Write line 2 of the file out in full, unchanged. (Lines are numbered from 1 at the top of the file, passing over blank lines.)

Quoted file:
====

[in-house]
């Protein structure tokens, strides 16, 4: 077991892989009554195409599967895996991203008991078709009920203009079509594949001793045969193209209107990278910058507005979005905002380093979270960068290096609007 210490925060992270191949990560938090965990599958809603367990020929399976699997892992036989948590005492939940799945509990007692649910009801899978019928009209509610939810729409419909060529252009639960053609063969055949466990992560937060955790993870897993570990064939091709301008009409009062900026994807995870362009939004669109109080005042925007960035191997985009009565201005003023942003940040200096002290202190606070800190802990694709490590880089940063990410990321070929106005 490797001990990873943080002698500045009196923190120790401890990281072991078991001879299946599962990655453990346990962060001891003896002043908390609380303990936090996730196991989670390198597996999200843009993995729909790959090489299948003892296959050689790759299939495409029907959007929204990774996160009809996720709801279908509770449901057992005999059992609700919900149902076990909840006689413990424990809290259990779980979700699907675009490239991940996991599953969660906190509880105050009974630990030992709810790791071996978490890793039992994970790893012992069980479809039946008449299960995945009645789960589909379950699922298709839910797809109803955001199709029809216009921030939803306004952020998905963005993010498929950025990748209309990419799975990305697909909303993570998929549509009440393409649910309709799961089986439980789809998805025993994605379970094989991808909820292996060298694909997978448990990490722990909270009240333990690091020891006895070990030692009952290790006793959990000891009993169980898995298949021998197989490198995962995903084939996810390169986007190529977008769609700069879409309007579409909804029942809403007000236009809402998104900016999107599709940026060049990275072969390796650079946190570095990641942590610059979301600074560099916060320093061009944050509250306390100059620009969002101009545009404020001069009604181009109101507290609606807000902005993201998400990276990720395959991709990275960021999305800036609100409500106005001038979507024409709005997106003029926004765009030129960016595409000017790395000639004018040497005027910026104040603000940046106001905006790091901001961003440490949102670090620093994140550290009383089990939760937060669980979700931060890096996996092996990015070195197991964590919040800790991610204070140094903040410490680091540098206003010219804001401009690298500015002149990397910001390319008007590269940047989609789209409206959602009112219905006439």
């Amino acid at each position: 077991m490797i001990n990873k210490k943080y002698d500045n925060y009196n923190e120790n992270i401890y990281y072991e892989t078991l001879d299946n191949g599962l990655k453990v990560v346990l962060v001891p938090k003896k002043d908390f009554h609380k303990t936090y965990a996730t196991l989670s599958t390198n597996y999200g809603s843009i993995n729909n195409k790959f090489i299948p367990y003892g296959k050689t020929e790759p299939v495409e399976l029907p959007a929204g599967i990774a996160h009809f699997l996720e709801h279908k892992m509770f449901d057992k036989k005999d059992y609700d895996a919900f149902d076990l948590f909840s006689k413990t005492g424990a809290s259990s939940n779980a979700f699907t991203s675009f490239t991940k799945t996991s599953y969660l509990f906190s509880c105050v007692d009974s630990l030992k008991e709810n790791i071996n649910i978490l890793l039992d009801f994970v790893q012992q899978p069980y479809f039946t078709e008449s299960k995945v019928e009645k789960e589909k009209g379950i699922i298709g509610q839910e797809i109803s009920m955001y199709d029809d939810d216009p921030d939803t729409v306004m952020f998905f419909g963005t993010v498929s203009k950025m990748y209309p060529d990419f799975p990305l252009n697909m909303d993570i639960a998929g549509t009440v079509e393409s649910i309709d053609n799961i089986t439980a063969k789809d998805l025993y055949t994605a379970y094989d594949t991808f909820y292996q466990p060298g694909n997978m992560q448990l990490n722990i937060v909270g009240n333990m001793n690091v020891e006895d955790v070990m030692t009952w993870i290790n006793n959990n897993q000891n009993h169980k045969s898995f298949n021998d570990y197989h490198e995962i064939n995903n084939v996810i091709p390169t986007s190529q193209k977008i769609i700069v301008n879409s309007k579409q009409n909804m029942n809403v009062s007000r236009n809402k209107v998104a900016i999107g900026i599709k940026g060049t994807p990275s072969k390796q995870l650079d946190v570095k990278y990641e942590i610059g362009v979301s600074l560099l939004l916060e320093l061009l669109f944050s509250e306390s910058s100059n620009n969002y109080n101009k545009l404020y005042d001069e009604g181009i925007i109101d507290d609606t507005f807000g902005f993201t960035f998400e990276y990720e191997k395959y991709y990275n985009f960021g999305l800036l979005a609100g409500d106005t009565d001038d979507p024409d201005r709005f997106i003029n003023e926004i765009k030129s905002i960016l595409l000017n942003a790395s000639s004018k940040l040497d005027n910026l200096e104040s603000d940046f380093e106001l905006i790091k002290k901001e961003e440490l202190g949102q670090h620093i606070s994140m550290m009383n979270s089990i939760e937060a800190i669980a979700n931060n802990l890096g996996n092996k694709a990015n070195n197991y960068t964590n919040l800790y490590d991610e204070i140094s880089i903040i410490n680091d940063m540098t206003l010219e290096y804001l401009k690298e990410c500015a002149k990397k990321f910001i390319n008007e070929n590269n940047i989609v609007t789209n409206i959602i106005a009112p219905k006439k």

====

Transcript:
């Protein structure tokens, strides 16, 4: 077991892989009554195409599967895996991203008991078709009920203009079509594949001793045969193209209107990278910058507005979005905002380093979270960068290096609007 210490925060992270191949990560938090965990599958809603367990020929399976699997892992036989948590005492939940799945509990007692649910009801899978019928009209509610939810729409419909060529252009639960053609063969055949466990992560937060955790993870897993570990064939091709301008009409009062900026994807995870362009939004669109109080005042925007960035191997985009009565201005003023942003940040200096002290202190606070800190802990694709490590880089940063990410990321070929106005 490797001990990873943080002698500045009196923190120790401890990281072991078991001879299946599962990655453990346990962060001891003896002043908390609380303990936090996730196991989670390198597996999200843009993995729909790959090489299948003892296959050689790759299939495409029907959007929204990774996160009809996720709801279908509770449901057992005999059992609700919900149902076990909840006689413990424990809290259990779980979700699907675009490239991940996991599953969660906190509880105050009974630990030992709810790791071996978490890793039992994970790893012992069980479809039946008449299960995945009645789960589909379950699922298709839910797809109803955001199709029809216009921030939803306004952020998905963005993010498929950025990748209309990419799975990305697909909303993570998929549509009440393409649910309709799961089986439980789809998805025993994605379970094989991808909820292996060298694909997978448990990490722990909270009240333990690091020891006895070990030692009952290790006793959990000891009993169980898995298949021998197989490198995962995903084939996810390169986007190529977008769609700069879409309007579409909804029942809403007000236009809402998104900016999107599709940026060049990275072969390796650079946190570095990641942590610059979301600074560099916060320093061009944050509250306390100059620009969002101009545009404020001069009604181009109101507290609606807000902005993201998400990276990720395959991709990275960021999305800036609100409500106005001038979507024409709005997106003029926004765009030129960016595409000017790395000639004018040497005027910026104040603000940046106001905006790091901001961003440490949102670090620093994140550290009383089990939760937060669980979700931060890096996996092996990015070195197991964590919040800790991610204070140094903040410490680091540098206003010219804001401009690298500015002149990397910001390319008007590269940047989609789209409206959602009112219905006439």